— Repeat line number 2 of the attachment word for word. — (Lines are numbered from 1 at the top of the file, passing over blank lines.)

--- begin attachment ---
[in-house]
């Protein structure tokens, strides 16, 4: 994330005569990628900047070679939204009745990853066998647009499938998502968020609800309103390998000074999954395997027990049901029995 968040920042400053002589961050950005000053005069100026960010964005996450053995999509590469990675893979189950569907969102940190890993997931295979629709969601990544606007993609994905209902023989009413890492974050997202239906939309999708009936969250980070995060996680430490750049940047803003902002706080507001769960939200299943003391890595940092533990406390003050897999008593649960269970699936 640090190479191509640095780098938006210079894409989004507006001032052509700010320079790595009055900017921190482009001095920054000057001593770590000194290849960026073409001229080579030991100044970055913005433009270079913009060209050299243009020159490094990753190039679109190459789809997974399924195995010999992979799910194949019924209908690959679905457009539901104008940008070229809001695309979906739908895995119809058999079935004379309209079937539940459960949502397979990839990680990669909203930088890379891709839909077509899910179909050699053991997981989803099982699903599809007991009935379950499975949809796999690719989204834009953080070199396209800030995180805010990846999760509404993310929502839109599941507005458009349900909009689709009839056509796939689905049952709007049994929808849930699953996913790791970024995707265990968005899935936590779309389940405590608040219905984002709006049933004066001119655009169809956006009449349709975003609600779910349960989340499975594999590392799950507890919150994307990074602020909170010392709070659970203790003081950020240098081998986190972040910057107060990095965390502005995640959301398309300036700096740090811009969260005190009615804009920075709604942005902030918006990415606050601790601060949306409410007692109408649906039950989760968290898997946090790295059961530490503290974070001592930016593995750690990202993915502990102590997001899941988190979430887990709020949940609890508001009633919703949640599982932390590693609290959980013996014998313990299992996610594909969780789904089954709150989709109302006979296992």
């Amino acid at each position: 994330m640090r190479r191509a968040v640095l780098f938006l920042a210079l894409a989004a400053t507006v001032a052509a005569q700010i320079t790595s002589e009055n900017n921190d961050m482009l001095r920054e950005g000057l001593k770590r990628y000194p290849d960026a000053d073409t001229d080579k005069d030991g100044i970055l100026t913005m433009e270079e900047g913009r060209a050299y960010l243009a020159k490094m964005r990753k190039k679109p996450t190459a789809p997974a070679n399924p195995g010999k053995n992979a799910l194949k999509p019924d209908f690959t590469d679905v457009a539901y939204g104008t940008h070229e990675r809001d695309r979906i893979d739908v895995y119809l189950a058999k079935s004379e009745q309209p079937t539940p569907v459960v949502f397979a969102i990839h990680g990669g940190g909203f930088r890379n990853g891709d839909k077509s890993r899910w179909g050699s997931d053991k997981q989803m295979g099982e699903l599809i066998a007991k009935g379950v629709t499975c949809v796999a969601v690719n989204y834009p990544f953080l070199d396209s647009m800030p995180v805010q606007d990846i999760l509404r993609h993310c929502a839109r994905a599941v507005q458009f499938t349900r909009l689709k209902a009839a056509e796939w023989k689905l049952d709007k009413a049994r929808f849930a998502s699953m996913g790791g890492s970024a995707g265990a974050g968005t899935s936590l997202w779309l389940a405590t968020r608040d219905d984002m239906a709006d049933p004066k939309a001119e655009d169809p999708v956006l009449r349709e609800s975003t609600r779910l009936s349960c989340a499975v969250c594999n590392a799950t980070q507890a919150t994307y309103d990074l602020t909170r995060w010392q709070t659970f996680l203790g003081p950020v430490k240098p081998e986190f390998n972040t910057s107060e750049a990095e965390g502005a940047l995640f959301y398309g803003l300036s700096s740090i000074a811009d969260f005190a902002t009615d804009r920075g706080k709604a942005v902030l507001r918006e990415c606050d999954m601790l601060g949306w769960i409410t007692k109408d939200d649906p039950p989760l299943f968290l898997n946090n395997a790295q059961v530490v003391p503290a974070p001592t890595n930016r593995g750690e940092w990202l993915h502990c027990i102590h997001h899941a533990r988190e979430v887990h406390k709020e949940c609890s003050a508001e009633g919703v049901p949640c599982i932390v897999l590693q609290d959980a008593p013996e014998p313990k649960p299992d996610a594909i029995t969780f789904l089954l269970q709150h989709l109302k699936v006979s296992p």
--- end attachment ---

């Protein structure tokens, strides 16, 4: 994330005569990628900047070679939204009745990853066998647009499938998502968020609800309103390998000074999954395997027990049901029995 968040920042400053002589961050950005000053005069100026960010964005996450053995999509590469990675893979189950569907969102940190890993997931295979629709969601990544606007993609994905209902023989009413890492974050997202239906939309999708009936969250980070995060996680430490750049940047803003902002706080507001769960939200299943003391890595940092533990406390003050897999008593649960269970699936 640090190479191509640095780098938006210079894409989004507006001032052509700010320079790595009055900017921190482009001095920054000057001593770590000194290849960026073409001229080579030991100044970055913005433009270079913009060209050299243009020159490094990753190039679109190459789809997974399924195995010999992979799910194949019924209908690959679905457009539901104008940008070229809001695309979906739908895995119809058999079935004379309209079937539940459960949502397979990839990680990669909203930088890379891709839909077509899910179909050699053991997981989803099982699903599809007991009935379950499975949809796999690719989204834009953080070199396209800030995180805010990846999760509404993310929502839109599941507005458009349900909009689709009839056509796939689905049952709007049994929808849930699953996913790791970024995707265990968005899935936590779309389940405590608040219905984002709006049933004066001119655009169809956006009449349709975003609600779910349960989340499975594999590392799950507890919150994307990074602020909170010392709070659970203790003081950020240098081998986190972040910057107060990095965390502005995640959301398309300036700096740090811009969260005190009615804009920075709604942005902030918006990415606050601790601060949306409410007692109408649906039950989760968290898997946090790295059961530490503290974070001592930016593995750690990202993915502990102590997001899941988190979430887990709020949940609890508001009633919703949640599982932390590693609290959980013996014998313990299992996610594909969780789904089954709150989709109302006979296992």